The discovery of angiotensin-converting enzyme (ACE) 2 adds a new level of complexity to the understanding of the renin-angiotensin system. The high catalytic efficiency of ACE2 for the generation of angiotensin (ANG)-1-7 from ANG II suggests an important role of ACE2 in preventing ANG II accumulation, while at the same time enhancing ANG-1-7 formation. ACE and ACE2 may have counterbalancing functions and a regulatory role in fine-tuning the rate at which ANG peptides are formed and degraded. By counterregulating the actions of ACE on ANG II formation, ACE2 may play a role in maintaining a balanced status of the renin-angiotensin system. This review focuses on the function of ACE2 and its possible roles in kidney disease and hypertension. Studies using models of ACE2 ablation and the pharmacologic administration of an ACE2 inhibitor suggest that decreased ACE2 activity alone or in combination with increased ACE activity may play a role in both diseases.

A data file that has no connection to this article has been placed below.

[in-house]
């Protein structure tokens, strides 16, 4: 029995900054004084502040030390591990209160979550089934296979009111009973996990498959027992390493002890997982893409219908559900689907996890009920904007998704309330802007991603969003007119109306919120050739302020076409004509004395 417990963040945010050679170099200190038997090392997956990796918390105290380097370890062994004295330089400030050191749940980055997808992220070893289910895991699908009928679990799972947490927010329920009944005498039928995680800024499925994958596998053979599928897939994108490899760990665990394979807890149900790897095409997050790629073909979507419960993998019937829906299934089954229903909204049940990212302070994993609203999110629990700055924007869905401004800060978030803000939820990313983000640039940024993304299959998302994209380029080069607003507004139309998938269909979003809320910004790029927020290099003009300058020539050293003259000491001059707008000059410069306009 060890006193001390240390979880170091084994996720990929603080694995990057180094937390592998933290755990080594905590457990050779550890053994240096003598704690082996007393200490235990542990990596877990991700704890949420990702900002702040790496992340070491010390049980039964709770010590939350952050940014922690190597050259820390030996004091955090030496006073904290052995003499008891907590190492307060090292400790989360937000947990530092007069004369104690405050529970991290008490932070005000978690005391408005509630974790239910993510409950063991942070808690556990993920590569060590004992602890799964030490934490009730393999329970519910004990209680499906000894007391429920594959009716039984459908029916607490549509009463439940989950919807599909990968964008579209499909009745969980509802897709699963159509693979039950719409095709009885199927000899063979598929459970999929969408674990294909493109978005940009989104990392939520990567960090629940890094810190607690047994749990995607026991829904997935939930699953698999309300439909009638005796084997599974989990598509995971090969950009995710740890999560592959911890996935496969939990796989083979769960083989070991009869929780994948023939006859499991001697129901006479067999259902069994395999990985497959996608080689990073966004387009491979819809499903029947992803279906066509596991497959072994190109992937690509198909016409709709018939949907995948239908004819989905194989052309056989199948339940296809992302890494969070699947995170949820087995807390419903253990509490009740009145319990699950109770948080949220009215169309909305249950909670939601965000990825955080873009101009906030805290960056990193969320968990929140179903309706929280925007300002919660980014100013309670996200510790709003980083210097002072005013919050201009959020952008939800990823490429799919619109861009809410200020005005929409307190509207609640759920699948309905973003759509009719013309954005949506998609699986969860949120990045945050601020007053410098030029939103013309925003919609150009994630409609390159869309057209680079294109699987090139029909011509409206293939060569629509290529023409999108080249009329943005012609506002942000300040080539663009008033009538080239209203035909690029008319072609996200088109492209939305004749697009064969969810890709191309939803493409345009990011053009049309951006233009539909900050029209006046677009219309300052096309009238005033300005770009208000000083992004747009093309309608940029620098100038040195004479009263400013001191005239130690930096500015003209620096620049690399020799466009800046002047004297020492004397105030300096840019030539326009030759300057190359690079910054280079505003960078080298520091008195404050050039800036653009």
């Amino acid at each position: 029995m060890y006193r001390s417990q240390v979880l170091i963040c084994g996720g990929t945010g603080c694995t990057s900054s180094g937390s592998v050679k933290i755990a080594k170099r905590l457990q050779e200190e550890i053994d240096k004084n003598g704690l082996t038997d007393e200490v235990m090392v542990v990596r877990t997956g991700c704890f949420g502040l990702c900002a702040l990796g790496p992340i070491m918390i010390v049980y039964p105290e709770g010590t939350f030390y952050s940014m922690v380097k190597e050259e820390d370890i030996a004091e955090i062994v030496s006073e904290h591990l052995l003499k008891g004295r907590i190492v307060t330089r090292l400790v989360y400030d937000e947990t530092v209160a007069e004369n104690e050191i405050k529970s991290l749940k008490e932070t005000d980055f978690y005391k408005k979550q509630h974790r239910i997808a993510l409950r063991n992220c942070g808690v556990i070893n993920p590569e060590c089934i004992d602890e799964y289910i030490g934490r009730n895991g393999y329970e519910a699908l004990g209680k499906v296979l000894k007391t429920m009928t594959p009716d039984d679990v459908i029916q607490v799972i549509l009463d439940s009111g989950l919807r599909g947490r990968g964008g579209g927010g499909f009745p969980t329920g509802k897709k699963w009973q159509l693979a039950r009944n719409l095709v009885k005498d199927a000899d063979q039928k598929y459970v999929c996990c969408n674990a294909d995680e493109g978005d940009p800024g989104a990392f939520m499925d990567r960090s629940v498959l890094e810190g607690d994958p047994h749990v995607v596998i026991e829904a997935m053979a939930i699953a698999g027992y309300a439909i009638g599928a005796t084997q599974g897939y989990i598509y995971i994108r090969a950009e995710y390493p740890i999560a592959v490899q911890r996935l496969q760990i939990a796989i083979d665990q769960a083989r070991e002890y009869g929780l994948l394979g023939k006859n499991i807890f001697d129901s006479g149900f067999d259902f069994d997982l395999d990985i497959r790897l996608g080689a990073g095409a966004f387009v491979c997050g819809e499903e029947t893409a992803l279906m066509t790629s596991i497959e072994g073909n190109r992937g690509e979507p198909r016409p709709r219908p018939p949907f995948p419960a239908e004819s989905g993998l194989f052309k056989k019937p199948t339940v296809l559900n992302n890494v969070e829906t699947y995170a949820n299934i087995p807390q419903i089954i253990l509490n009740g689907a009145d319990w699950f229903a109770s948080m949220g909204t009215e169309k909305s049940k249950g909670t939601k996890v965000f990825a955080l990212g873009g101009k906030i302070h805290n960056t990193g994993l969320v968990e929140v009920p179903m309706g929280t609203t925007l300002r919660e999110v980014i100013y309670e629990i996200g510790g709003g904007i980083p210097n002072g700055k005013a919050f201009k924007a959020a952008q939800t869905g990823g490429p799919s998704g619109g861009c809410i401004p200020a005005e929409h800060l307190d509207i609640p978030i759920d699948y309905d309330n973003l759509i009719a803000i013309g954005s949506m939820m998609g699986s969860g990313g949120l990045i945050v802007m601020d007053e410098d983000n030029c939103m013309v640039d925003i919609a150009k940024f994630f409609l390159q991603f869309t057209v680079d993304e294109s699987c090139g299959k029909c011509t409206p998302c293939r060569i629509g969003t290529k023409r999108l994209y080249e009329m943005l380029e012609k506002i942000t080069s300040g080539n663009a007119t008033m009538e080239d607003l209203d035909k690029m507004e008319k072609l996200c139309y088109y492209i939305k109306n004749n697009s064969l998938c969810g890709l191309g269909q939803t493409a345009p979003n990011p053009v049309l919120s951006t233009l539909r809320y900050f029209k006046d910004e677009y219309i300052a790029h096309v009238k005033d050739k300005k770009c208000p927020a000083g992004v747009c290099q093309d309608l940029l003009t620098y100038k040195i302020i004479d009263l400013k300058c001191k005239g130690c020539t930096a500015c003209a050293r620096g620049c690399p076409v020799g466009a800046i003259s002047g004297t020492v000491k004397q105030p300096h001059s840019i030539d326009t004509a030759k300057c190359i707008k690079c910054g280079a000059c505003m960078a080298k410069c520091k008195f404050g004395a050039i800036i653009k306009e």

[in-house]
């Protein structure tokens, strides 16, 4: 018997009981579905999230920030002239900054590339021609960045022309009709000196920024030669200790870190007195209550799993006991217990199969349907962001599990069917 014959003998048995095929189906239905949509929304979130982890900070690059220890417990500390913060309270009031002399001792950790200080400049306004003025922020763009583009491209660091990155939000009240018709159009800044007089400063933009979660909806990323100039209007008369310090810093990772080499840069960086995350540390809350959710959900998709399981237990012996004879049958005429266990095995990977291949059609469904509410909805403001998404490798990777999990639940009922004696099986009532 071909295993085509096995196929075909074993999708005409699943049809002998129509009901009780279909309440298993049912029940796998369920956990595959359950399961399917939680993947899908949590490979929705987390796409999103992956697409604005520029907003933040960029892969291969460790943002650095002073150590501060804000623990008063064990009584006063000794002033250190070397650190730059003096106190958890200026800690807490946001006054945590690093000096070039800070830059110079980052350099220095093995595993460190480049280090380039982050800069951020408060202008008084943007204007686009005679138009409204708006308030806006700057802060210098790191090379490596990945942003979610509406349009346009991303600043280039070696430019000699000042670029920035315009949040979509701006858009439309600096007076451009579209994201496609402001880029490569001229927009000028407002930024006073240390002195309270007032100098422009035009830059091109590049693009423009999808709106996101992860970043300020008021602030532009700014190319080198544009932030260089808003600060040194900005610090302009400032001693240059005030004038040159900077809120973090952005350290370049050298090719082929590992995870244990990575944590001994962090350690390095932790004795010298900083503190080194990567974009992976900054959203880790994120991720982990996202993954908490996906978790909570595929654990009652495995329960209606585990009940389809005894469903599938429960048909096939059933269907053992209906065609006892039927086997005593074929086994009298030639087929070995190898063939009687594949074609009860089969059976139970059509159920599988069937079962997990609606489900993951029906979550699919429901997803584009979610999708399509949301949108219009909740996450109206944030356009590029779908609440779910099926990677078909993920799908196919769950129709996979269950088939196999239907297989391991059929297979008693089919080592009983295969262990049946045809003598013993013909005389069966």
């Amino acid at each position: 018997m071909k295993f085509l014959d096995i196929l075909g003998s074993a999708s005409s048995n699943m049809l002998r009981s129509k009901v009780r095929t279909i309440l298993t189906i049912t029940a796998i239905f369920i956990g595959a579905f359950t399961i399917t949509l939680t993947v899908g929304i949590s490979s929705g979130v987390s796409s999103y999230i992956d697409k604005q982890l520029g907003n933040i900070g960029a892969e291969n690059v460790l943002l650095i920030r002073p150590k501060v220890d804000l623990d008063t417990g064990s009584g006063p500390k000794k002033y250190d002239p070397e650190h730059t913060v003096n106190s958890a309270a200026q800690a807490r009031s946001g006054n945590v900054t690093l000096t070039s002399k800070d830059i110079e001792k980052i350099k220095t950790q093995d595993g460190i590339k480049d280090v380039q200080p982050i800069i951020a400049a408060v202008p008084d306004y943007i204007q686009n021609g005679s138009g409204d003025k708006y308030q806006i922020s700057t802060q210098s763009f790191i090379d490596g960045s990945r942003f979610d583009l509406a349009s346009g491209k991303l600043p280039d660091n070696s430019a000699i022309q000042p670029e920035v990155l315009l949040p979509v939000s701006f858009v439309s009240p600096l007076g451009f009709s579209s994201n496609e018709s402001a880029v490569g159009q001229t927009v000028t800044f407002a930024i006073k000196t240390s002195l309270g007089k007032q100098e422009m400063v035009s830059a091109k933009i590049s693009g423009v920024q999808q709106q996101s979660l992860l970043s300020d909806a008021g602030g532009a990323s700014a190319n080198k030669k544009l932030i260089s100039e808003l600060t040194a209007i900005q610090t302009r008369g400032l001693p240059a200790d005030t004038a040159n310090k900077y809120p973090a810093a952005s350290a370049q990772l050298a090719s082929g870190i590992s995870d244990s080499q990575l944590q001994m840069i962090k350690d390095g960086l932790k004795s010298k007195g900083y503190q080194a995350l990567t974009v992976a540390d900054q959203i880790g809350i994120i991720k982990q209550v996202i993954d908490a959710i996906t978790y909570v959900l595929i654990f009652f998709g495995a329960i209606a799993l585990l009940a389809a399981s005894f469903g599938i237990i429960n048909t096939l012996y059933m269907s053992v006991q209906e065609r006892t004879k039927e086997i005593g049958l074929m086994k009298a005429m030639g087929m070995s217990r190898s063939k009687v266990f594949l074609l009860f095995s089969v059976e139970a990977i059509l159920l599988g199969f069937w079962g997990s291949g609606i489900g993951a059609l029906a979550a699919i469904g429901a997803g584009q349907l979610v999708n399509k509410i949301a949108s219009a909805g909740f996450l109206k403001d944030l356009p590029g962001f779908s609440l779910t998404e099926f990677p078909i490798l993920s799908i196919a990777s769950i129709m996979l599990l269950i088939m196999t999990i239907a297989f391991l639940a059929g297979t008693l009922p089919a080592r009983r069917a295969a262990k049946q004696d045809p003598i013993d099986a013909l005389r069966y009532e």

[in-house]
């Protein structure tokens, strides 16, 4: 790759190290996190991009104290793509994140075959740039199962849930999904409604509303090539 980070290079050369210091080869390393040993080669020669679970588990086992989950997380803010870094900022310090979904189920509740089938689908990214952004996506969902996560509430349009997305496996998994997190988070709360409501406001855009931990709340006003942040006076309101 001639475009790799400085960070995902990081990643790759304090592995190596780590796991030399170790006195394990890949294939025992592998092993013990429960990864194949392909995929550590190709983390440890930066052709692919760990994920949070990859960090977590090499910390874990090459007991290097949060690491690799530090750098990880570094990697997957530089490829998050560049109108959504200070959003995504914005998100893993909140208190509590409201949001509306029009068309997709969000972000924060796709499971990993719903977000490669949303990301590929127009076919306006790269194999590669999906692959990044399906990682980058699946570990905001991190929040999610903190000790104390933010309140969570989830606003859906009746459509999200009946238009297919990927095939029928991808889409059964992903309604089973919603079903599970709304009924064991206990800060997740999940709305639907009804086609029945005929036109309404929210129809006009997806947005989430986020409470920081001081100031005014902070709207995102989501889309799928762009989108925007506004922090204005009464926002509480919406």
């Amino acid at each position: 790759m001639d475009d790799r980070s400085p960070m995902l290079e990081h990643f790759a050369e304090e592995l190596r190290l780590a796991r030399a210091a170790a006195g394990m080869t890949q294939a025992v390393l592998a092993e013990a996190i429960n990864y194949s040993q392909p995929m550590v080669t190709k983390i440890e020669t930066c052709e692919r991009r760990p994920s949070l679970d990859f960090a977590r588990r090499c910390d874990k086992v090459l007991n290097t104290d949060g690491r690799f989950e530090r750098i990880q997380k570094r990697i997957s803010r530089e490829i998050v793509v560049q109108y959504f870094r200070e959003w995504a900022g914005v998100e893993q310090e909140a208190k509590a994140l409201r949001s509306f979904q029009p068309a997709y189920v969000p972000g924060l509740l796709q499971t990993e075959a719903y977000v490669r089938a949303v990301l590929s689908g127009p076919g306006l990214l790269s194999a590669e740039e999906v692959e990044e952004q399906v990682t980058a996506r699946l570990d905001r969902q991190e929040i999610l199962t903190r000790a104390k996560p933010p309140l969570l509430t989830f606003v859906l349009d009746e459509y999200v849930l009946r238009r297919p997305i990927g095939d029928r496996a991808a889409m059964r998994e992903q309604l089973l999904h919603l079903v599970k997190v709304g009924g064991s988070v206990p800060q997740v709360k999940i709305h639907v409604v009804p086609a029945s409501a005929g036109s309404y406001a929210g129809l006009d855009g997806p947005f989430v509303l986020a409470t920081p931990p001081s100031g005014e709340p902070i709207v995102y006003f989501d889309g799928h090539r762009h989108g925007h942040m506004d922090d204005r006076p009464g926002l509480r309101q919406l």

ASJC Scopus subject areas
- Internal Medicine